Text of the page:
“This is contrary to the foundation of U.S. patent law where only one U.S. patent may be issued per invention,” Dr. Bawa added. “Partly, this situation developed because the search tools and commercial databases that were being used by patent examiners at the PTO, while well-suited to search patents on established technologies, were not well scaled to search most of the early scientific literature residing in scientific publications, as opposed to U.S. patents. Also, the U.S. patent examiners generally lacked expertise and training with respect to the emerging field of nanotechnology.”
The classic example of these limitations is the issuance of multiple U.S. patents on carbon nanotubes. In a study on carbon nanotubes, Dr. Bawa and colleagues analyzed the claims from approximately 200 existing patents. “We discovered many foundational patents on carbon nanotubes recited overlapping or ‘legally identical’ patent claims,” he said. “A classical patent thicket exists today with respect to carbon nanotube patents.”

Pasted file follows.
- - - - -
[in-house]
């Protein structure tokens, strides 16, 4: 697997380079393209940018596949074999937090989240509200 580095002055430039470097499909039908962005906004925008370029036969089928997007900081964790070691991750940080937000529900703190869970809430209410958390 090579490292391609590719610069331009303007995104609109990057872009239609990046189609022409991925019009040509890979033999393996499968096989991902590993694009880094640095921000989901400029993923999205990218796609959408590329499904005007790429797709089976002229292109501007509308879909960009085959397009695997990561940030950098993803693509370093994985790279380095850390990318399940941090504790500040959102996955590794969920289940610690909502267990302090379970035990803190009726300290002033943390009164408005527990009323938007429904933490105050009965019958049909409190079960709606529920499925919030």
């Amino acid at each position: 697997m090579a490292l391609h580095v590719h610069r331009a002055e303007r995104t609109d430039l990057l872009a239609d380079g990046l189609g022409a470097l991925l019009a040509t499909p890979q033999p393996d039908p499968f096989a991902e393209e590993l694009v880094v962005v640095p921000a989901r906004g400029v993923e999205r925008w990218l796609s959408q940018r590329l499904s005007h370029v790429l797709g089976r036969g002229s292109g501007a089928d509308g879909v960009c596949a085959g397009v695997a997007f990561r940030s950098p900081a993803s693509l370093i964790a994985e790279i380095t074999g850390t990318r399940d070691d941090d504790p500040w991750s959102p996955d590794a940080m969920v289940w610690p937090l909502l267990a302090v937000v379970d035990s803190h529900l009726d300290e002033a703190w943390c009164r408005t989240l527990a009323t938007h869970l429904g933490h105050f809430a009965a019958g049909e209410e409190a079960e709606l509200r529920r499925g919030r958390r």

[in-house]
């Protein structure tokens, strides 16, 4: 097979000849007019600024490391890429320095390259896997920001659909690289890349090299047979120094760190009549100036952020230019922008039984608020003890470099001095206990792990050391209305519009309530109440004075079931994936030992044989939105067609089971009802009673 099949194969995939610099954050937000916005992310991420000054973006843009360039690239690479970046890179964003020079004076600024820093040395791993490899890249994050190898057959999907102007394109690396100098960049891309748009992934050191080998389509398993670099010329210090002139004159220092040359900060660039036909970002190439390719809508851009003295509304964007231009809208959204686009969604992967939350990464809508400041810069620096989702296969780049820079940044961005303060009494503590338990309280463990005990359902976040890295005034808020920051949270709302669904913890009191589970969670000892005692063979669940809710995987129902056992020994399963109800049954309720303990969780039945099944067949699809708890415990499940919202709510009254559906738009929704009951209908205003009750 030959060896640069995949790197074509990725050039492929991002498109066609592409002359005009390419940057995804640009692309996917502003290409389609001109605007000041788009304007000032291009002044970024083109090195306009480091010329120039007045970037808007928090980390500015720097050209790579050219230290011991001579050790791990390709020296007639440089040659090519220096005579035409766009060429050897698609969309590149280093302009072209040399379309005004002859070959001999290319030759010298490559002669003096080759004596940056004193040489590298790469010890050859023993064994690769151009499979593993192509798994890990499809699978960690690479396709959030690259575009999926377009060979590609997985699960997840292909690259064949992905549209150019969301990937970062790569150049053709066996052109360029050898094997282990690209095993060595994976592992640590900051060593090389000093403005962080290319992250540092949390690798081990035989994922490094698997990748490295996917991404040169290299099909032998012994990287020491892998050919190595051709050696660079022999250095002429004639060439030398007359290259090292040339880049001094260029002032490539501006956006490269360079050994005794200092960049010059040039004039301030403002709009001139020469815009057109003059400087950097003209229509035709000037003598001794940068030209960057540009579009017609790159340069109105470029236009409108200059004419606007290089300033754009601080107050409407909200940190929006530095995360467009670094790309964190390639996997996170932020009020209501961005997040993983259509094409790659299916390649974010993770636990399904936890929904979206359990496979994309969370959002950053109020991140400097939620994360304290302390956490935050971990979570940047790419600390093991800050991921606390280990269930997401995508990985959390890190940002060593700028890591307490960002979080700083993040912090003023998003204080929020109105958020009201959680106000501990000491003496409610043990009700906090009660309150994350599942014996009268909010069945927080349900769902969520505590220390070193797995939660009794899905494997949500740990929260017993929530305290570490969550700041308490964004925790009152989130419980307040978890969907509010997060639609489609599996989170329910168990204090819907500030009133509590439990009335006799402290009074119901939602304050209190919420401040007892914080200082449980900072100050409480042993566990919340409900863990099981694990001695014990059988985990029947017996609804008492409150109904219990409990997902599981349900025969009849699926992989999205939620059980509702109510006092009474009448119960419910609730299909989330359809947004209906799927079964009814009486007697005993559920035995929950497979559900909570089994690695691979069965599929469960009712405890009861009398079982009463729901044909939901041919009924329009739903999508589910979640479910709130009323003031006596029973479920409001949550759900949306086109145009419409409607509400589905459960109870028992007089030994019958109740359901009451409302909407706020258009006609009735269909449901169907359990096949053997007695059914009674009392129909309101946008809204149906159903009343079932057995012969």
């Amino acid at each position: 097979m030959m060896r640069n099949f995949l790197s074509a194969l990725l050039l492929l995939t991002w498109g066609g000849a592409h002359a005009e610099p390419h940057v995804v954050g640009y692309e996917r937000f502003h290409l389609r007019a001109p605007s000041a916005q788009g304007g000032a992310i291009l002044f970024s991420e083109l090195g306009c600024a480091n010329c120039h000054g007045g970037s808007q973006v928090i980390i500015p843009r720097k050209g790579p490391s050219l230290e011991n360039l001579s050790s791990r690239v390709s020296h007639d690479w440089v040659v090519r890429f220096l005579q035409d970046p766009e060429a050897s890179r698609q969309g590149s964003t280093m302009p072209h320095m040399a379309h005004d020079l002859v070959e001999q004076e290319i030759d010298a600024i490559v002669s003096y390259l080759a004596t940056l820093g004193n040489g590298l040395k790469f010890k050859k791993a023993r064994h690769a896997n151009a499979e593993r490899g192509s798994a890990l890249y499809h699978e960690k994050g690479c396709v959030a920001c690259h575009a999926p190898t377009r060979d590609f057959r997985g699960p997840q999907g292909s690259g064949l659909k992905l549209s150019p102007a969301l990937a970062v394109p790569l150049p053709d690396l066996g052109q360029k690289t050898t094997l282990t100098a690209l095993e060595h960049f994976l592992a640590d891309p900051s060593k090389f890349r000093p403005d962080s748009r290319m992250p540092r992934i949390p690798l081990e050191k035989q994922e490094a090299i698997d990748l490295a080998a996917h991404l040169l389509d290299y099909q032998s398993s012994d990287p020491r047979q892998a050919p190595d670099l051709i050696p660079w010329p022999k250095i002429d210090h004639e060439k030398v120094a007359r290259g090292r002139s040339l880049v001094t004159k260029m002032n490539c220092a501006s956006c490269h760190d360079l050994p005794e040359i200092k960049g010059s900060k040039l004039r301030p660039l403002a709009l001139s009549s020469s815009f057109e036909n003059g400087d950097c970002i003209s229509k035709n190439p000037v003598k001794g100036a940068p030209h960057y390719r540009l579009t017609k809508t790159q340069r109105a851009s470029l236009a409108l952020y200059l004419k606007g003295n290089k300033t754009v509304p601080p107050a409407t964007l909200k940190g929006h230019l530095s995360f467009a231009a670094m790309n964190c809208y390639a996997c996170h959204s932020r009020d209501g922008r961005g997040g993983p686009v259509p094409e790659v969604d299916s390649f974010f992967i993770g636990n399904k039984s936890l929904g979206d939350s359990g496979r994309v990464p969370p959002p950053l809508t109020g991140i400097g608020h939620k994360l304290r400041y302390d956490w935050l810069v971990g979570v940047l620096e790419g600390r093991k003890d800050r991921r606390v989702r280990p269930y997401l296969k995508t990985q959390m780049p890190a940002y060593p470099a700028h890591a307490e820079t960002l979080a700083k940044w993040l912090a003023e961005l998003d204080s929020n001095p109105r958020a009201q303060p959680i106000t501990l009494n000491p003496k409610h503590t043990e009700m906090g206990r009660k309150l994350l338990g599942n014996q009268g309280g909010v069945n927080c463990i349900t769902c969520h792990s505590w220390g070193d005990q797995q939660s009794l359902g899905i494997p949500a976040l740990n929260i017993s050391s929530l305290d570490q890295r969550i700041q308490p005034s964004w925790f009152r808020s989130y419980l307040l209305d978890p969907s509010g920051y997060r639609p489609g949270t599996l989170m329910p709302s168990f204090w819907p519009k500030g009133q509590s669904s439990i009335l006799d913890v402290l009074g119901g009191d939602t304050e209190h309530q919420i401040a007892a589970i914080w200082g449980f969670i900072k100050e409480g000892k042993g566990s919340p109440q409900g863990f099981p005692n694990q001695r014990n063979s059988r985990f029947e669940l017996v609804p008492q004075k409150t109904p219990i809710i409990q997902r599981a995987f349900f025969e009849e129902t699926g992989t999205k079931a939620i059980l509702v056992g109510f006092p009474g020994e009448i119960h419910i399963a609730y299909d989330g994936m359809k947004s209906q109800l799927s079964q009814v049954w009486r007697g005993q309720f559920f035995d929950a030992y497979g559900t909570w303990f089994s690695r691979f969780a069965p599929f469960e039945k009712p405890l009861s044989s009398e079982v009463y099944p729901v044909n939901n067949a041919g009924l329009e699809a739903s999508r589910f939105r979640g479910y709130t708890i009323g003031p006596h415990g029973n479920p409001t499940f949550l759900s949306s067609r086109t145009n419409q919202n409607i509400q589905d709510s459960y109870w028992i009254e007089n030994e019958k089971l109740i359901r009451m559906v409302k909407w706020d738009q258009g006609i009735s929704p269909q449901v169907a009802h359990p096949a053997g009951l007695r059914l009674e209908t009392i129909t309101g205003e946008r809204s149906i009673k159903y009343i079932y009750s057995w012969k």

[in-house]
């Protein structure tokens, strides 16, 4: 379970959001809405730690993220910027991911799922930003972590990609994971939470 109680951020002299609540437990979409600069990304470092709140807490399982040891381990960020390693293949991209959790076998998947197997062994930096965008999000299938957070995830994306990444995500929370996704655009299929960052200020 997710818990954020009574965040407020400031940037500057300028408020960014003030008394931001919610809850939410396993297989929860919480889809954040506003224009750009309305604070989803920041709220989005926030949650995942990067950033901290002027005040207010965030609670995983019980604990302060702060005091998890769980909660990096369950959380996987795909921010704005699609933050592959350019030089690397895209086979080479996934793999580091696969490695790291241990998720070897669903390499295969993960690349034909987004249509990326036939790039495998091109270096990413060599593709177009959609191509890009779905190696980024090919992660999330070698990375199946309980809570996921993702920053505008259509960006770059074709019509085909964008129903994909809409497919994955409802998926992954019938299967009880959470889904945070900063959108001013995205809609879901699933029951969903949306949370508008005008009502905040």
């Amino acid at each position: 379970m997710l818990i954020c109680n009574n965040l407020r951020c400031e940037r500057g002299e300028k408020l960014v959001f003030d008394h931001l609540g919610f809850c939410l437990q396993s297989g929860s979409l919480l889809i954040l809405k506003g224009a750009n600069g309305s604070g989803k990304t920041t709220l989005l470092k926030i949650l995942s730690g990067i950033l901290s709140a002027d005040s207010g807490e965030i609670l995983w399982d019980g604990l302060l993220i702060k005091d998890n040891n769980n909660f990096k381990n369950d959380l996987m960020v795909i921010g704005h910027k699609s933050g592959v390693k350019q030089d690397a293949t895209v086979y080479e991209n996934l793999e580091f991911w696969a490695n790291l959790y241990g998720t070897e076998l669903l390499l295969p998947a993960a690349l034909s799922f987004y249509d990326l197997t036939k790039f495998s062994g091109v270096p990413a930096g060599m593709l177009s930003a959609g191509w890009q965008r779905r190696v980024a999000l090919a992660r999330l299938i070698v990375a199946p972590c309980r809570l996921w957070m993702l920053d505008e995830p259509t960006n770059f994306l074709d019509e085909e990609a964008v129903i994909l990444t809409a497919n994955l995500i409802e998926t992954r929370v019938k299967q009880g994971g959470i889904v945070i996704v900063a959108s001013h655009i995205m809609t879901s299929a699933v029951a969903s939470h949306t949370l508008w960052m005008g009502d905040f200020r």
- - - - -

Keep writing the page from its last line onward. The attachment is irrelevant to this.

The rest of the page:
One of the reasons that major conflicts have not emerged in this area is that not too many products have been commercialized yet. “The hope is that such U.S. patents will expire prior to widespread commercialization so that there is little or no need for litigation. However, some have proposed that the government employ provisions under the Bayh-Dole Act of 1980 by imposing compulsory licensing while others have even urged creation of an open-source type process to rectify the erroneous issuance of some of these basic, foundational U.S. nanopatents so that downstream development of nanotechnologies are not stifled,” Dr. Bawa said.